Newspaper Page Text
PW KNEW "IM.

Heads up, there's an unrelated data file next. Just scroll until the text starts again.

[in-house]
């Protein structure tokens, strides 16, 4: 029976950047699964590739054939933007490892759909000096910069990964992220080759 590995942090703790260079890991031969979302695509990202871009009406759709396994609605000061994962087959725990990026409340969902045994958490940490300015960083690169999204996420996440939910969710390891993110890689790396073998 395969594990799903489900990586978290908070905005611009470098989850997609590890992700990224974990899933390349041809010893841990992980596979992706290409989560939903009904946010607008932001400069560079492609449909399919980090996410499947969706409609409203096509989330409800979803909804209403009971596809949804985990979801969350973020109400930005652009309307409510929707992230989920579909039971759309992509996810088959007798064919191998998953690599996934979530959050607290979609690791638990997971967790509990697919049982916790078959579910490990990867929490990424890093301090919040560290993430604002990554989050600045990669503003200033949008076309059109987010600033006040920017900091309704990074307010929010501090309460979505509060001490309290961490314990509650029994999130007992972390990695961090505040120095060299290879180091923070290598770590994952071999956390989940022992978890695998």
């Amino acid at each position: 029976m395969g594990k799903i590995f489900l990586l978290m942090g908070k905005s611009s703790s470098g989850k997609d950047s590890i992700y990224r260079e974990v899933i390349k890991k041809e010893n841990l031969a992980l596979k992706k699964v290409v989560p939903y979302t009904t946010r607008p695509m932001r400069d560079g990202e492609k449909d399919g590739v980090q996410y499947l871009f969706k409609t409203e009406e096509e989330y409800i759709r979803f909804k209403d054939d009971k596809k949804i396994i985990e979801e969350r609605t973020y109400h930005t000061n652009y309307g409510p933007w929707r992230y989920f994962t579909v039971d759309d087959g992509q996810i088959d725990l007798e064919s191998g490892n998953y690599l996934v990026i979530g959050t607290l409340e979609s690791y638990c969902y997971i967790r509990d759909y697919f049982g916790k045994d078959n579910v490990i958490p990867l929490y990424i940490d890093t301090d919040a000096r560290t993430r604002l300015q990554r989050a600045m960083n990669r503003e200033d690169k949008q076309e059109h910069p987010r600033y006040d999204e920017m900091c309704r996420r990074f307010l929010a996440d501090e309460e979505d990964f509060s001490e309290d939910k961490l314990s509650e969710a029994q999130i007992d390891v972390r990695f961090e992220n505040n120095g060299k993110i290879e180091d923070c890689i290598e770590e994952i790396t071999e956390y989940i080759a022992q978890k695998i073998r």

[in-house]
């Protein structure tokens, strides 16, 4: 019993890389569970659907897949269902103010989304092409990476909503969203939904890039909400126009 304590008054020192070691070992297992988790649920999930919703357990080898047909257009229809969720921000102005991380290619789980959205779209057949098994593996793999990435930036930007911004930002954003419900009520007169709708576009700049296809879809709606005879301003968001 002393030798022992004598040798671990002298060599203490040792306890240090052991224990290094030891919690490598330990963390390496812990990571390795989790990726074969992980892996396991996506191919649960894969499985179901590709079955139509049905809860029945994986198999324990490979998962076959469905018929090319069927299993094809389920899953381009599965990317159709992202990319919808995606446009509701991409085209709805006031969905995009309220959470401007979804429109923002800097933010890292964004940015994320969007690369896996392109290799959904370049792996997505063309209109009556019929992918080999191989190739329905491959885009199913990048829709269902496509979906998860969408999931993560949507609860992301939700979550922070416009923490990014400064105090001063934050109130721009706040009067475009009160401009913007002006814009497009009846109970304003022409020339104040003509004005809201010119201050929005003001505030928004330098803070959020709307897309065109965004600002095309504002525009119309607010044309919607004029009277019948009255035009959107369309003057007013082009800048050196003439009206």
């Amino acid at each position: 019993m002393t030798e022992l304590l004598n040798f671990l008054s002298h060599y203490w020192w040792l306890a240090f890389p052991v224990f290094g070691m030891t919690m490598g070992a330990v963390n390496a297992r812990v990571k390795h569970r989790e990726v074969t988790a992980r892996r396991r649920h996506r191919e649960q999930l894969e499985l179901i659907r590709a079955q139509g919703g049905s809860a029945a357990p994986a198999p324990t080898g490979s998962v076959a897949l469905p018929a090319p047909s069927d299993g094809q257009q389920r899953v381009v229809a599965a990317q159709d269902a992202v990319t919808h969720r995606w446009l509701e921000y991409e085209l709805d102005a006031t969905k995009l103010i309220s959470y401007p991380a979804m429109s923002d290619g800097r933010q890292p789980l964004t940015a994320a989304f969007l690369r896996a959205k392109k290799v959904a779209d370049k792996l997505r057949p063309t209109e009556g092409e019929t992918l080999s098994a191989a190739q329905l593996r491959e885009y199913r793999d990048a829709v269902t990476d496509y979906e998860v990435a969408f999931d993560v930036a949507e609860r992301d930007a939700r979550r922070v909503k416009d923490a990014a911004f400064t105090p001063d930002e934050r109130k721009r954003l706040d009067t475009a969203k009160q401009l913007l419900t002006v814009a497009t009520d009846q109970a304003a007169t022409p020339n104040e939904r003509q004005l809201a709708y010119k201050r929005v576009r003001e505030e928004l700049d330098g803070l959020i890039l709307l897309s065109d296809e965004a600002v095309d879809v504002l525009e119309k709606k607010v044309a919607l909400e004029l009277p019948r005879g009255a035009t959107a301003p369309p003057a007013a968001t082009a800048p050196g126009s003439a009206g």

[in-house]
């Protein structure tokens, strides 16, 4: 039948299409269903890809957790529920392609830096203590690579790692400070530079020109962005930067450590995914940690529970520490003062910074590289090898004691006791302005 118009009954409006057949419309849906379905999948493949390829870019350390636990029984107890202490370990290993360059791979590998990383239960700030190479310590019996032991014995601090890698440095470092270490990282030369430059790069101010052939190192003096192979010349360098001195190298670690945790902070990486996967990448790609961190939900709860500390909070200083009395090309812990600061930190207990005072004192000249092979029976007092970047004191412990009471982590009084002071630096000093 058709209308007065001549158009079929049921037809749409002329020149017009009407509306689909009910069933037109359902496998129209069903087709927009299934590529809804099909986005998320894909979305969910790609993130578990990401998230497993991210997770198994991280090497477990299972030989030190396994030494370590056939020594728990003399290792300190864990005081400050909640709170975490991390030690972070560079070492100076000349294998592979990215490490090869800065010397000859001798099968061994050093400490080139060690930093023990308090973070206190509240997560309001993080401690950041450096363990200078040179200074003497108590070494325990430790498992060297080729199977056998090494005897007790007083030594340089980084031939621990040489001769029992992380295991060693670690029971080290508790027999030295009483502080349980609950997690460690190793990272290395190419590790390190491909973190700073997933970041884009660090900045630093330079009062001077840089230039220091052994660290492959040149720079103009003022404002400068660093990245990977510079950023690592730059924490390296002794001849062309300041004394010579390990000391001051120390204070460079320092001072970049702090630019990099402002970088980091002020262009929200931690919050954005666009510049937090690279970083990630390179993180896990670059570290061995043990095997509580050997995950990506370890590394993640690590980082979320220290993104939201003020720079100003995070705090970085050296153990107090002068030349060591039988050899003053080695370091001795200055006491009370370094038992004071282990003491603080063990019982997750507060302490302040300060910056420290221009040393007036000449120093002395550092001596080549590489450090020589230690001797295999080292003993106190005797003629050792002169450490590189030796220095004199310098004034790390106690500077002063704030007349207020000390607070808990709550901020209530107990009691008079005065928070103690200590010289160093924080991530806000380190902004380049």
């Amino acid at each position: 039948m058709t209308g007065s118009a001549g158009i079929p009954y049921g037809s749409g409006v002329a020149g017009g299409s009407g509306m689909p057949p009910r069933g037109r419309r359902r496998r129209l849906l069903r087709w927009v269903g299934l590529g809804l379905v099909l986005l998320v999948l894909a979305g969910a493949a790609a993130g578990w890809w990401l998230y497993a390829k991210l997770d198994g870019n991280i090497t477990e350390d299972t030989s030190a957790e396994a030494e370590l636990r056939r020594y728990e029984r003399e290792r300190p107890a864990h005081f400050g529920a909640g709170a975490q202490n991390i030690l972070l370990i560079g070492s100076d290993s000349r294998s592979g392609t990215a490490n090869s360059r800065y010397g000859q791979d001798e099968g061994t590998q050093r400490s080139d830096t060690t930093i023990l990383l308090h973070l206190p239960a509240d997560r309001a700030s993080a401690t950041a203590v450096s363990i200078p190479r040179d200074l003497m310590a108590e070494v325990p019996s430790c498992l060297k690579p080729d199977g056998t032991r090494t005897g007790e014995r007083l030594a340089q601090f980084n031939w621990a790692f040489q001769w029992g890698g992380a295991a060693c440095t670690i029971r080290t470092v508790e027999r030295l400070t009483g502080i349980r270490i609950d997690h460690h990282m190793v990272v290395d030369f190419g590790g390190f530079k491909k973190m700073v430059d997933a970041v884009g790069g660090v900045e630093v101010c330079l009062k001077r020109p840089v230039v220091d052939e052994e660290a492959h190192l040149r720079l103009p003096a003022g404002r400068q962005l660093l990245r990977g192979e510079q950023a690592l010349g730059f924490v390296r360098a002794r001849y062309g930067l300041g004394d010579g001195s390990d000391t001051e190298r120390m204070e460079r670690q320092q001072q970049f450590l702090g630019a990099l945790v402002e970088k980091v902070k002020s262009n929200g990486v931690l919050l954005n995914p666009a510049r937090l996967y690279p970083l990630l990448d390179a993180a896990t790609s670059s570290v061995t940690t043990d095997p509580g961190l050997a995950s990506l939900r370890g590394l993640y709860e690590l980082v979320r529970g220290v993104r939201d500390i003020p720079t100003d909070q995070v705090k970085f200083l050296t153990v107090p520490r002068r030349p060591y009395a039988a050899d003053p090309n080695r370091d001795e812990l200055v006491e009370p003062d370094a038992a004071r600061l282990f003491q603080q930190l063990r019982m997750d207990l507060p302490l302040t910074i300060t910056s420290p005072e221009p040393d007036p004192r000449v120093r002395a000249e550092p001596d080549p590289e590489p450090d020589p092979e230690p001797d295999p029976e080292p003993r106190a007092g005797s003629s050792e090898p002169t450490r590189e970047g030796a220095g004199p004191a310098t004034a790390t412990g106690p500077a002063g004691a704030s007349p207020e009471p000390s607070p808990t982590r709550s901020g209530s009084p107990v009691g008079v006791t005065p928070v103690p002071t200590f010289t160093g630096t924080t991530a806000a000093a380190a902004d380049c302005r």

"The doctor Is keepjm .d Skinem s -ough down." "Yes, and after he ha. <ur.ed him bell have to give him -.mithing to aske him cough up." SCALES ON BABY'S HEAD 110 East Washington st, Portland, Ore.-"When my brother was one moith old a layer of scales or scabs Segan to form on the top of his head. The trouble began as a rash. The ecales Increased until several layers thish. The crust was thk k and yellow sad looked to be all in one piece, but c-me of in large scales His hair eame out In bunches and baby became almost bald. His scalp itt'hed and burned so badly as to mak" him cross and fretful. "We used every remedy recommeud ad by our friends without success. Thea we started with the sample of Cuticura Soap and OIntment, wash. lag his head good with the Cuticula Soap and then applying the Cuticula Olatment. Before they were used up we could see an improvement In his eomditioa and bought some more. The scales looseued and came of easily. Ia ahout two months after we started to use Cuticura Soap and Ointment the scales had entirely disappeared and his hair started to come in thick* ly. Cuticura Soap and tOintment of. fected A complete cure " (Signed) Miss =Il Ehrlich, Mar. II. 1912. Ceticara Soap and Ointment sold threugbout the world. Sample of each few with 12-p. Skin Book. Address goeteard "Cuticura, Dept. L4 Boston." Adv. Neat Knock. Hobey Baker, the lo-itl.ill Star. was lunching In his nttit. PhI'tIiadl.Iphia. A young girl, ov.r hlir quier alliga for pear salad. ntuttntio d the name *t a Princeton sotphomore A ho had slayed rather badly on hil claps team. "He is an awfully nice boy." she SaMd. "What was it he play)Od on the eleven, Mr. Ilaker -halthank, quarter back, fullback ?" 'lb. handsome and hi reulean "Ho. her smiled. 1 think be played drawback." he 'flaking Made Almost Automatio Orierne has done may iv 1An hrful things ' the way of light' nitg itt I on-work, but possibly the no. t awi.tnw of Its cat aohievemrnoi tu. it- t'n trop.rtion of a Mltj wder that nal. a baking almost automatic. This wand rfit Ii iiu wi !r Is known es Calimet ltdlhiit; I, As you perhaps I to... fit-m viiur own eaperlenr -haltng it ii I a tittir of luck." If your halui 1. i..tr happens tobe Just rlgint, your wiit ill .." Kgid. But ilt vanrs In qui it'' iito atr. ngth s an many baking t. " 0 i str bak are more thu,. II i, to bt ilnid. It itking I t r ti, t- a atop to the dependence. . ik "With It. all *ulkly-raiseld food,. i, imi tit b without the sgiteat truibt i, I."tire and : hSeome ond . it . ..h.it Itself b pure In the can ann I at. t hg-and er unIform In qul. ni ir. fillry Are Bamrd, that tailyre' ". it . .the boi. wan Judgi of Its troi". when you Id knew that it has I. , . i., - hihest awards at Iwo N'. r'. t" i 1t .il Otapo tltons--one at ct- c * nd "i sood the Siker at Pasrts. l'*.11,t-. :.. t Mtirith. Adv. DeCeC, ed. Unfbrtunately tli-- girl in the boat with imgs when he roe tiad the boat did tknow bow to n - ." . '¶rot was unforto~nat.' 'O hIs. yes. You at-d , she clawed imt ader the surface and stood on i n aen to keep hir t iad above wY. b stan _ -Mthr h ie ca re fuly F etvery bottle or CA pOtA. ar aie and aure remedy foe 3asMme theboln snck A te Wam ocrevQuns s Qua Per Over 30 Years. ~ilhil GCy for Fk.tcher'a Castoria A pnosty girl will turtn a tnos headn i ipilo the boll on tit neck. fOllY JUDNEY PIlLS' di Ulaa in Curastve Qualutis Z&KOs. CSSEUMATISM. 1a LY LaoULADOCK The Army of e im HII °V Sawi 011111 Sa 111 Itk" u WE KNOW BY CALENDAR 90'zzi or MAWASE y seDAR ELLSWORTH OWEN. UCORDS of the light of time were ia a sorry muddle la the early ages. Toe accept as a mat ter of tact the ar rival of Ne w Tear's day and it never ocn curs to you that there might not be a new year, nor any year, and even if the year did have a sys tematic plan it might open up it the early spring time, or late in fall, or some other time of the ywar as we know it now. Little more than twenty centu ries of the earth's annual celestial tours have been tallied with the year as the unit of time. This innovatica is credited to Eratosthenes, mathe matician and philosopher, who held a job as librarian for one of the Ptol emys at Alexandria about 254 years before Christ. Eratostheanes no doubt found delight in devising a system by which future ages could eat their meals end go to bed and get up again without having to first run out into the yard to see where the sun or moon or some starry constellation might chance to be. We all know that the year is the period in which the sun makes a com plete circuit of the heavens and re turns to the point in the aodlac whence it started, but we never stop to question how or why. It is enough for us that calendars and almanacs are thrown our way for the asking. wherein we find each day of the month and of the year carefully num bered. Our years are of the Christian era and extend from January 1 to Decem her 31. This era was first used by Dionysius Exigus in A. D. 633. It was more than a thousand years before the year was begun on January 1 by many nations. Before the days of Eratosthenes there seems to have been no crying demand for a precise plan of counting time. In one city the reckoning was by a succession of kings. In another by a succession of magistrates or priests. Even after the adoption in European countries of the Christian era there were so many methods of dating-national, provin cial and ecclesiastical-that only con fusion could result. Mythology long had held a higher place than astron emy. Peoples of Rgypt and Babylonia are said to have been wiser than those of other nations that figure In the cen turies following them. Sages of those olden times were familiar with the heavens, but the Greeks who followed them could not calculate the advent of their moons in conjunction with the sun. The Hebrews before going down into Egypt and the Arabians before the time of Mohammed calcu lated time only by the moon. They agured 12 lunations or 354 days as the duration of the year. On that besis the New Year's day returned to the same season once in 33 years. Moses is said to have obtained all of his chronological know eidge from the Egyptians who learned the length of the tropical year by observing the rising of Siinus, the dogctar. Some troubles of the Jews in keep ina their calendar straight are told in the Jewish encyclopedia. In early times an extra month was thrown in every two or three years. Calcula tions of the relative length of the solar and lunar years were handed down by traditions in the patriarchlal family. It was possible also to judge by the grain harvest. If the month of Nisan arrived and the sun was so far from the vernal equinox that it could not reach it by the 14th of the month, the month was not called Ni san, but Adar Shesi (seeond). The country people and the inhab itants of Babylonia were Informed of the beginning of the month by Are signals, carried from station to sta tion in the mountain country. "Under the patriarchate of Rabbi Judah L," says the Jewish encyclo pedia. "the Samaritans, in order to con fuse the Jews, set Sre signals at tm proper times and thus caused the Jews to fall into error with regard to the day of the new moon. Rabbi Judah accordingly abolished the fire signals and employed messengers." The Jewish calendar reckons the days from evening to evening in ac cordance with the order observed In the biblical account of the creation. The Jewish cycle In nineteen years exeses the Gregorian by 2 hours, S maintes and 15.2 seconds. This makes a difersaee In a hundred cycles (1.l44 years) of 4 days, 21 hours. 45 ainutes and 5 seconds. The assumed duration of the solar year Is 6 mia ates s 25567 seeeads in eamess of the true astrememiaal vales, which wiD -aw the dates of the commeesmeat of ietere Jewsie years. that are so ealSati. in advbaes trem the eqs o sx a day In Srerr in 214 years. AR Masepsa seesutries borrowed a4S ealeadurs e bes esme. The year bemn wih Maren and that as weants fe the remset sasmes of the Ins t bur sdeyts 4 " year. In the rain of Mtrfns mesasU-ss a-d. ol. JSeasay at oh 25e ba mebe ad - rtary at the end. Is 642 B. C. Feb meary was given its present place. At that time the months had twenty-lnne and thirty days alternately, so that the year had 245 days; to make this more fortunate under the old super stitlo. that "luek lies in odd nuow bess," one day was added. The moos mskes a revolution In about twenty. 0ine and one-half days and twelve In nations form a period of 354 days. To get the civil calendar even with the solar year Numa ordered an addition al month to be inserted every second year between the 23rd and 24th of February, consisting of twenty-two and twenty-three days alternately. Thus four years contained 1.465 days and the mean length of the year was 166% days. This was one day too much. From an effort to adjust matt ters more confusion resulted. Politicians of that day were no less prone to manipulate affairs to their own advantage than they are today. Every third period of eight years was to contain only three intercalary months Instead of four. This would reduce the mean length of tL.i year to 365% days, but the care of the calee dar was left with certain oflielals with discretion to intercalate more or few er days. To prolong the terms of of flee or to hasten elections the ques tion of the calendar was Ignored. When Julius Caesar came Into power he found the civil equinox differed frem the astronomical by three months. Winter months had been car. ried back Into autumn and autuma into summer. Sostgenes, an old mathematician who was more familiar with the stars than any man of Jals time, came to Caesar's rescue and devised a plan to put an end to the disorder. The civil year was regulated entirely by the sun and was fixed at 365% days. the quarter day being added to each fourth year as we have It now. The original plan was to have thirty-one days each for the first, third, fifth. seventh, ninth and eleventh months and the other months thirty, except February, which was to have twenty. *' Janue won immortal fame while serving as janitor of heaven and at the same time guardian of gates and doors on earth. He presided over the beginning of everything and It was natural that the first month should be called In his honor. nine on common years and thirty each fourth year. This would have been so much more simple that had It been kept we no Coubt would want to glve thanks to Caesar. But then came that other Caesar and spoiled it all. July had been named for Julius and Augus tus insisted the month to bear his own name must have as many days as July. One day was taken from February and added to August to gratify the vanity of this ruler. When the Julian calendar was In. troduced the equinox fell on the 25th of March. In the course of a few cen turies it changed. The error in time amounted to a day in 128 years. In 1582 Pope Grrgory XIII. abolished the Julian calendar in all Catholic coun* tries and introduced the one now in use. At that time the equinox had slipped back to March 11. Ten days were dropped from the calendar. Every one hundredth year that by the old style would be a leap year was to be a common year, the fourth century divisible by four excepted; 1600 was to be a leap year. but 1700. 1800, 1900 of the common lengjh. and 2000 a leap year again. Some countries were slow to accept this method, but Russia is the only Christian country that does not follow IL Although for many centuries there was so great variety in the selection of the day regarded as the first of the year, religions observances and festive rejoicing were general among all peo pies-Egyptians, Jews. Chinese, R3. mans and Mohammedans. Solemn in. auguratioa of the new year was one of the customs retained upon the as tablishment of Christianity. The date ranged from Christmas to Easter an til late In the sixteenth century. Finally the date was accepted that had been samed by Nams, who also had named the month in honor of Jam, the two4aeed, who was thas supposed to tarn at cace back upon the ld year sad beward to the new. Peastlag sad the laterchange of presents have bse eastomary In all ages as fAr as ean be learned from reeseds o eelebratioes of this day. Wishing a Happy New Year has been a eastoee as OM as satimeity, bet IN as beg. It may aever Brow sa old a te be at of baer-chage rseasei assets ! SELEC'TDS OF THE HFAý4P' NEB (1 REQUIRES UOST CMIEFUL ISUSIATION Futuw Huami uii adwimg at~ c~oru wd ThiOu and Goat Judgment at Matim Perled--S TmaI te $e usm Two Utters in Se Twº K Cwe is Euludn Grangd Chemmpbee Improved C sp WMr Uoa 1. Careful consideration must be exers claed when selecting a boar for a herd of mows. The future usefalnes. sad development of his offspring requires thought and good Judgment at the mating period, says R. H. Stone Is National Stockman. We cannot af ford to use a scrub or a pedigreed runt under any consideration. Re. member there are about 2,006 pigs in the frst ten generations, and it is esseatial to develop them along pm Stable lines. One day spent at mat lag period, regardless of distances, to And a good pure-bred boar will oh viate a year of disappointment. A Utter of eight good pigs from a pure-bred boar mated with a choice sow will require less feed, and whea grown will produce 50 ponds of meat per pig more than scrubby ones. thus making 400 pounds of additional meat without additional expense. Our experience shows that a mow that grows eight pigs to maturity twice a year Is a more profitable sow than one that produces more pigs and falls to develop them. Usually the sow has suffcient milk for eight, and when they are allowed to suckle six to eight weeks the pigs are in prime condition to wean with out having any setback. The mow can generally be bred successfully on the third day after weaning, and it is no trouble to have her produce two lit ters per year if you give her the proper attention. Watch her on the AVERAGE 9UALITY OF OUR HORSES Mare Owners Should Appreciate Value of Pure-Bred Stal lions in Breeding. t'y C W. MCAMPiELL, Kansas) Improvement in the average quality of our horses rests with the mare own ers and the sooner they come to real tie and appreciate the value of. and to demand the services of. good, sound. pure-bred stallions, the more certainly and rapidly iill the general average of our horses be improved. It is the Intensified Inheritance resulting from many generations of breeding the best to the best, using no outcrosses. and always with the same ideal and pur pose in mind. that enable the pure bred" to stamp his characters upon his offsprings. The "grade" with two. three or four toperosses lacks this In tensified inheritance of characters and his diversified Inheritance precludes his use as a sire. These are facts, not theories. Practical illuastrations may be seen on every band it we will sim ply allow ourselves to see them As an illustration, at a recent farm sale. colts rising trree. uniform in quality. ready to do considerable work the coming season, sold at an average of $76 a bead. Colts rising two, averaged $46 The sires of these colts were or dinary grade stallions whose service fees ranged from =8 to $9. Wesalings from the same mares but from a very excellent pure-bred stallion standing for $15. sold for $101. this being $25 per head more than rising three year olds brought. due entirely to the In fluence of a good. sound. pure-bred sire. The service of a grade or scrub stallion is expensive even if given free of charge. On the other hand, do not breed to a stallion simply because he happens to be registered. Bteware of stallions that are heredi tarily unsound, for it is lust as un profitable to raise unsound horses as it is to raise scrub horses. You may ask what is meant when certain en soundnesses are designated as heredi tary. It means that such unsound nesses are due primarily to a weak mees of the part Involved and that this weakness may be is the form of one or all of the following conditions: poor coaformation. poer quality of tiesse. or an indiferent quality of timsse. Grease is Rabbit.Repeslant. It is sot advisable to put ale grase on fralt trees in order to prevent rabbits and rodents from guawing them. A little grease might sot do amy damaes while too much might tature the trees. Where the allmate permits some gree am stich as oats, rye or w at will tempt the ra hits. The tres s n saee be pgseoated by wrapplag am wit eim poper. Sia begges sragenes tweatyArst day after breeding, sad it meessmary term her with the basr again. The popularity of the bear'.s a easter. om both the paternal and the maternal aide, their ability to repro deee good specdmenta for generations, coupled with good individuality ef the breed represeated, make hie value. He mast be a stries, vigoreus fellow. active, of good slae ead good dlapoeition. Pay a price he is worth to you. aged Is your herd. Any boar ia high priced regardless of what you pay for him if he cansot make good en a buasiaeas basis from a breeder's standpolat. High-priced bears with popular acestry In the pedigrees must oes pemeate their owners by produeeag for them pigs saperior to former gse erations. A bear may be sure breeder for one perseon, and prove a total fallure the way another man might feed and care for him. Never allow him to run at large with the sows. Have an individual pen and yard for him. A good herdsman appreciates his wants at least six months ahead ot time. It is poor policy to deter buyiag until you want a boar for immediate use, and then take what you can get. When you know you must renew be on the lookout for a few months ahead, and then you can buy one to your satisfaction, both as to price and individuality. FEEDING SHEEP DURING WINTER Value of Regularity in Care ol Animals Demonstrated by Experiments. Sheep should be fed regularly to the winter. In fact, as much depends on the regularity of feeding as on the feeding itself. Those who are famil iar with the characteristics of sheep know that they always become rest. less about feeding time. The value of regular feeding has been demonstrated by experiments with two flocks, at a certain western agricultural experiment station. One was fed daily at six o'clock In the morning and again in the evennag, while the other was fed at diferent times during the day. The result was that the flock fed regularly turned out in a thrifty condition in the fol lowing spring. while the others were thin and sickly. Many of the latter lock had died during the winter, fully eight per cent. of the lambe had either died at birth or made only a stunted growth. By feeding at a set time every morning and evening better reselts will be at. tamed. The essentials in the winter care of sheep are regular feeding. plenty of water and salt and rough. PLANTING FRUIT SEEOS IN FALL WE Freeze Sufficiently During Winter to Cause Them to Sprout in Spring. eBy W. L HOWARD.) Large seeds like peache sad plums may be planted In the fall, and they will treese snuclently during the win ter to cause them to sprout readily in the spring. Small seeds like the apps, grape, etc., should be mined with sand in the fall or early wiater, sad placed in a shallow, opea box. The ben should be set flat on the ground en the north side of a building where M will keep moist and remaia there aN winter to frease and thaw as often as it will. The contents of the ben should sever be allowed to dry eat Very early in the spring. Just as sees as the soil in the garden will do is work, the seeds should be pleated is rows and covered very lightly. The seeds may be separated kerm the sand with a sieve, but this L unne*s* sery. as sand and all may be sews is the row. Take aare that the seeds is not hacme dry balms they are plasa *d Agsaab *e*d baeis growins .tr early, so that -are mset be taben in get them in the grean bobae wo tas begin rmGI.J YUYou &mabs Duke's Mitwrd atee we U R yen ahbut the boy and his air sie, we won yen It hbar about LA40s 4 Mume Duke's loture -the tubsees that thoasema ot wren flut "jost right" I. . pipe-4he sbase. t'at n usks "safliag" popular Thixs wvete tabsee. is ke od Virginia and North Cashes bright lea that bhs been thereoghly aged, stedmsl-and then gramatted. It has the true tobsees tae, for the very lapis reason that It is lW tobaees. N.MhlsSauuO1.tsaDabS's Mintus... It hmowaZLpgiS NIp.. bader, au is easeqmad i. qualty. laevwy Ac sack thaw bass awd a. se r cfm spibmaid becase-at with sach sack yes et a book d estinette papes r-d qt 0sctH.ArRe a i ..s . iisss Los. ?i. oas a r~e m e.db i Set wk satiats-senat i shoote every smeber od the mebal. THere ase ebbts. sleds. balk sad bats, eameass was baie, wtehes. eahule pas. ips, spen sham%, .te., d. Assa spu eesldw*, 5* ear7 ow/ Beawry w wamsaw/ pore useer wa**r medrasst puss o Mss PRZE. Just seed es yeam ms s*d addss a apostal. Preaems Dept. 4~r~4UMa~ ae~N. hi __ AN EYE TO SPARE. P ther-De careful how you shoot that arrow this way. You'll put ou my eye and then I can't write an) con martle (as he kept oa shooting) Why, can't you write with one eye? Lucky Star. "This Is the third time you have hees here for food." said the woman at the kitchen door to the tramp "Are you always out of work?" "Tream." replied the itisersat "I guess I was born under a lucky star. DR. J. H. RINDLAUS (Speciallet). Eye, Ear, Noes and Threat Farge N. D. Bachelors are "womeng rights. and widowers are women'. lefts. IM. Wladew'a seathtag Syir'p se IMim. ts.etea.s.m.eum ls w m. rdev.es ledamm. Useaaaapae.eeweewmmtb.Kisbm eamebs It takes a smart man to onaceal his LesasTrsculeasssedig Weces.punmimsabs Io at leat goo 6od mseethids Apekal teaching may hs all yone Spend ems 6ýsaýi ans. man type of gas tacto C at free t oour as ofmgs cesent mina. Weicome fial who - equip wsi.Mtmor dae..Incariesesad fshemaiim.. bI aems hes Thkelsh1 aPls heLeAwome I bsa .b. W. N. U% FARRO, NO. e-Ws. AKfOTA USINESS LLEGE DMBC 'ALl ERTA SEF C"o -Z0U Mie3puhm~m it eFaijon Drectw7y a. . VeilI tea --Waeeeleae. .ter. EAOT W ILIIU MN Wa Pay IIO ust Gas Prtsu Fupe Turnery Mhs